Review Horan's ambitious first novel is a fictionalization of the life of Mamah Borthwick Cheney, best known as the woman who wrecked Frank Lloyd Wright's first marriage. Despite the title, this is not a romance, but a portrayal of an independent, educated woman at odds with the restrictions of the early 20th century. Frank and Mamah, both married and with children, met when Mamah's husband, Edwin, commissioned Frank to design a house. Their affair became the stuff of headlines when they left their families to live and travel together, going first to Germany, where Mamah found rewarding work doing scholarly translations of Swedish feminist Ellen Key's books. Frank and Mamah eventually settled in Wisconsin, where they were hounded by a scandal-hungry press, with tragic repercussions. Horan puts considerable effort into recreating Frank's vibrant, overwhelming personality, but her primary interest is in Mamah, who pursued her intellectual interests and love for Frank at great personal cost. As is often the case when a life story is novelized, historical fact inconveniently intrudes: Mamah's life is cut short in the most unexpected and violent of ways, leaving the narrative to crawl toward a startlingly quiet conclusion. Nevertheless, this spirited novel brings Mamah the attention she deserves as an intellectual and feminist. (Aug.) (c) Copyright PWxyz, LLC. All rights reserved
"In the early 1900s, married architect Frank Lloyd Wright eloped to Europe with the wife of one of his clients. The scandal rocked the suburb of Oak Park, Illinois. Years later, Mamah Cheney, the other half of the scandalous couple, was brutally murdered at Wright's Talliesen retreat. Horan blends fact and fiction to try to make the century-old scandal relevant to modern readers. Today Cheney and Wright would have little trouble obtaining divorces and would probably not be pursued by the press. However, their feelings of confusion and doubt about leaving their spouses and children would most likely remain the same. The novel has something for everyone a romance, a history of architecture, and a philosophical and political debate on the role of women. What is missing is any sort of note explaining which parts of the novel are based on fact and which are imagined. This is essential in a novel dealing with real people who lived so recently."--"Block, Marta Segal" Copyright 2007 Booklist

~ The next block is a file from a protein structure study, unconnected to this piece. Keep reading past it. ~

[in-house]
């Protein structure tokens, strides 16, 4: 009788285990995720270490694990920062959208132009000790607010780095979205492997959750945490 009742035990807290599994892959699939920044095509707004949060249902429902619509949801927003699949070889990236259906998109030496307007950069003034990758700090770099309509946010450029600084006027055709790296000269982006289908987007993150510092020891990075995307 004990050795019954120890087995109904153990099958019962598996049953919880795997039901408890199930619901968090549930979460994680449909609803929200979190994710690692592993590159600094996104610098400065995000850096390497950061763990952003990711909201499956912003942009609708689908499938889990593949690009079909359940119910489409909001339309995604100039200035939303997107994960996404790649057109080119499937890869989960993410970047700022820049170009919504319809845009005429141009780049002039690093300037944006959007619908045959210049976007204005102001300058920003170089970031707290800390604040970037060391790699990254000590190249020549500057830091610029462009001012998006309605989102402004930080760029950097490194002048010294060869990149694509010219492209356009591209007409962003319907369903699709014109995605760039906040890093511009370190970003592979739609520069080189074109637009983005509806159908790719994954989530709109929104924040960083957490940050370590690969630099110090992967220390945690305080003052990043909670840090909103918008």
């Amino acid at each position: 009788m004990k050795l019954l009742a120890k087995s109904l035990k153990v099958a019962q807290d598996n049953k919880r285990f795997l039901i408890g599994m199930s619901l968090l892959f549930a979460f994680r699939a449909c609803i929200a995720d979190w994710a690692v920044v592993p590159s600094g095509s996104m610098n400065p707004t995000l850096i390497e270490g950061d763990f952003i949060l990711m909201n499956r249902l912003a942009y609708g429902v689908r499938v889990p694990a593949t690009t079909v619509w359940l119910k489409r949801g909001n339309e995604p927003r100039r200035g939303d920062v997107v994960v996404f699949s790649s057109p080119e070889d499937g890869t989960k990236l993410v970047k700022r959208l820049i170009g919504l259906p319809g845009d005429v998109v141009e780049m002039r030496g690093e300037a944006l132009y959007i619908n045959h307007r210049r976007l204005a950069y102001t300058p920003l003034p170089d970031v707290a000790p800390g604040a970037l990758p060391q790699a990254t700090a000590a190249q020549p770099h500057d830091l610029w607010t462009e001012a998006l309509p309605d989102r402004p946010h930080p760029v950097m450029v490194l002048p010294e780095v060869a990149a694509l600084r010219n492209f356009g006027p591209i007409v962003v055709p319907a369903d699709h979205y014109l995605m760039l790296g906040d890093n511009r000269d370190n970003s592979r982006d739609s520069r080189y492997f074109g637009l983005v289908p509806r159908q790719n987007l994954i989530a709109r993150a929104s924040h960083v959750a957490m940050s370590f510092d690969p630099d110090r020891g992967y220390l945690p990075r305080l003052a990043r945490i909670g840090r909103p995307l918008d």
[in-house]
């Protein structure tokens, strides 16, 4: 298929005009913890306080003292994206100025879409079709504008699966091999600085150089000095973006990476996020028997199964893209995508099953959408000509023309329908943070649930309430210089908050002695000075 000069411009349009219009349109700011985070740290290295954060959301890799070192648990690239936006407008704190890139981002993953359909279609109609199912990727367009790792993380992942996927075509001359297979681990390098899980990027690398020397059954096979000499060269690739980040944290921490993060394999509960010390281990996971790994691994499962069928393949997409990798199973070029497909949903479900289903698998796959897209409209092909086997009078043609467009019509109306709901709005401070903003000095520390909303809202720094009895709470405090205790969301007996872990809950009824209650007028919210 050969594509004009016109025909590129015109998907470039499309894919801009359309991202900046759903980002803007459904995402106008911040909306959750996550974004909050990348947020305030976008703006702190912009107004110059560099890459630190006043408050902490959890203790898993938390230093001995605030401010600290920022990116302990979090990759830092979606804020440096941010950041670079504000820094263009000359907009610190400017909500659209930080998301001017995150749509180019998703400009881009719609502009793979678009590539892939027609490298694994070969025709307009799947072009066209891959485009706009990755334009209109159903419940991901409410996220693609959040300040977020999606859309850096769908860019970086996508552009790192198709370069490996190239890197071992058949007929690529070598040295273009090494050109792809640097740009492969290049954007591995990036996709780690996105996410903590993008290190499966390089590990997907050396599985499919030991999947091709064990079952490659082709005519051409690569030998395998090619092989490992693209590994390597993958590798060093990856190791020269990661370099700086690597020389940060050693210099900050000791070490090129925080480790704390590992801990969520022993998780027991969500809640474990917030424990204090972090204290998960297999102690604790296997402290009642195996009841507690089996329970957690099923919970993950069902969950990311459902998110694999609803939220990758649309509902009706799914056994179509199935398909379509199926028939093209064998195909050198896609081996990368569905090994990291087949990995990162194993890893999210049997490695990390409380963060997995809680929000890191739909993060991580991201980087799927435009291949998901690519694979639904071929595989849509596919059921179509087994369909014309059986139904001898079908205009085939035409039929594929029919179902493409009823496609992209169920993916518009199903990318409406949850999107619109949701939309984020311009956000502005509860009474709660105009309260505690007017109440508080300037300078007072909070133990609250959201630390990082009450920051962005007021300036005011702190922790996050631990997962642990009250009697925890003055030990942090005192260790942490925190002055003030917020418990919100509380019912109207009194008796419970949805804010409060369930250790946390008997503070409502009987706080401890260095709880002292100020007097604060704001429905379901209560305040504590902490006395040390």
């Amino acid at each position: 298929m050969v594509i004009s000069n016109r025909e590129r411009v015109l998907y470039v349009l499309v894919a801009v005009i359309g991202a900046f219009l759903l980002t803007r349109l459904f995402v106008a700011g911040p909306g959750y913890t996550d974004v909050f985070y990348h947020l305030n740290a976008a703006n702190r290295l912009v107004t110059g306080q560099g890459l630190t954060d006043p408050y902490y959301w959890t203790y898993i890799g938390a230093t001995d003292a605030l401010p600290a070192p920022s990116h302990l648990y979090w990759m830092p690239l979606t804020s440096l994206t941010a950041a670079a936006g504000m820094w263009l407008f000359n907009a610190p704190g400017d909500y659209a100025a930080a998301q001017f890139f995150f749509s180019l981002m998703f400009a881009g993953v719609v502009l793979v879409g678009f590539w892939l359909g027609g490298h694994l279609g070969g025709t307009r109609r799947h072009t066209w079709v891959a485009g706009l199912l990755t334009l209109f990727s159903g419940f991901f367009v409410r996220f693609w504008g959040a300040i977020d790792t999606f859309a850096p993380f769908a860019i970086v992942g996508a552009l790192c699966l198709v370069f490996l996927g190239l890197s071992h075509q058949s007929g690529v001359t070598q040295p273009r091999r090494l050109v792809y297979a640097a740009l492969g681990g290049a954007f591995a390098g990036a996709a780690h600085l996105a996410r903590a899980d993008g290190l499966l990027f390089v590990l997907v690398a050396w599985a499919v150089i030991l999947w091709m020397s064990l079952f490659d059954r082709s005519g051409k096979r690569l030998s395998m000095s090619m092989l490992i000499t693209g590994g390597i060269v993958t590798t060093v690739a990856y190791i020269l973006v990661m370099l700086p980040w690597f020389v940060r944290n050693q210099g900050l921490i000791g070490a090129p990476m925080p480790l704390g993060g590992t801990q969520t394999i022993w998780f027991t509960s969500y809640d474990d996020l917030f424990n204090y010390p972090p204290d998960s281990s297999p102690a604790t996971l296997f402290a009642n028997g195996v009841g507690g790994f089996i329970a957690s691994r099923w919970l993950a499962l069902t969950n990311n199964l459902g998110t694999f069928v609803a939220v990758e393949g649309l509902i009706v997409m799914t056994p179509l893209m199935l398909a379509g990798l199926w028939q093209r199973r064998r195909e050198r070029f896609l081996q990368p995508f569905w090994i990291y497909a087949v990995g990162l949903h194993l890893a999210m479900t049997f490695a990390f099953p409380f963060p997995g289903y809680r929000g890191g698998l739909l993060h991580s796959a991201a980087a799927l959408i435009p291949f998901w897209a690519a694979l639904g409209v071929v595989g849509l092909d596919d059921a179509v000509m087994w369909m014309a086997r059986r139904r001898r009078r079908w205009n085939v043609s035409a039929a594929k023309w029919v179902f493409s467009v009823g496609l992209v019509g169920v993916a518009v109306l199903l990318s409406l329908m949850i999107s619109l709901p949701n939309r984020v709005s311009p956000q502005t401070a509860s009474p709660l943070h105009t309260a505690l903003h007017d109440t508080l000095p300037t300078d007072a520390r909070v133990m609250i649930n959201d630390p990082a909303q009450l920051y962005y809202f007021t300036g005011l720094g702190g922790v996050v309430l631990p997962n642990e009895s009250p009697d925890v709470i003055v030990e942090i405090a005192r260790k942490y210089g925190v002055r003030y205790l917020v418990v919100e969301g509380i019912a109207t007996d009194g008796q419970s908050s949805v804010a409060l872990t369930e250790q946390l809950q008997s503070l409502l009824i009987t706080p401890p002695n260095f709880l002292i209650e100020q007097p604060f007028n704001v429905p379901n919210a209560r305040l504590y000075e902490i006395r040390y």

Library Journal Review
In 1904, architect Frank Lloyd Wright designed a house for Edwin and Mamah Borthwick Cheney, respectable members of Oak Park, IL, society. Five years later, after a clandestine affair, Frank and Mamah scandalized that society by leaving their families to live together in Europe. Stunned by the furor, Mamah wanted to stay there, particularly after she met women's rights advocate Ellen Key, who rejected conventional ideas of marriage and divorce. Eventually, Frank convinced her to return to Wisconsin, where he was building Taliesin as a home and retreat. Horan's extensive research provides substantial underpinnings for this engrossing novel, and the focus on Mamah lets readers see her attraction to the creative, flamboyant architect but also her recognition of his arrogance. Mamah's own drive to achieve something important is tinged with guilt over abandoning her children. Tentative steps toward reconciliation end in a shocking, violent conclusion that would seem melodramatic if it weren't based on true events. The plot, characters, and ideas meld into a novel that will be a treat for fans of historical fiction but should not be pigeonholed in a genre section. Highly recommended. [See Prepub Alert, LJ 4/1/07.]-Kathy Piehl, Minnesota State Univ. Lib., Mankato (c) Copyright 2010. Library Journals LLC, a wholly owned subsidiary of Media Source, Inc. No redistribution permitted.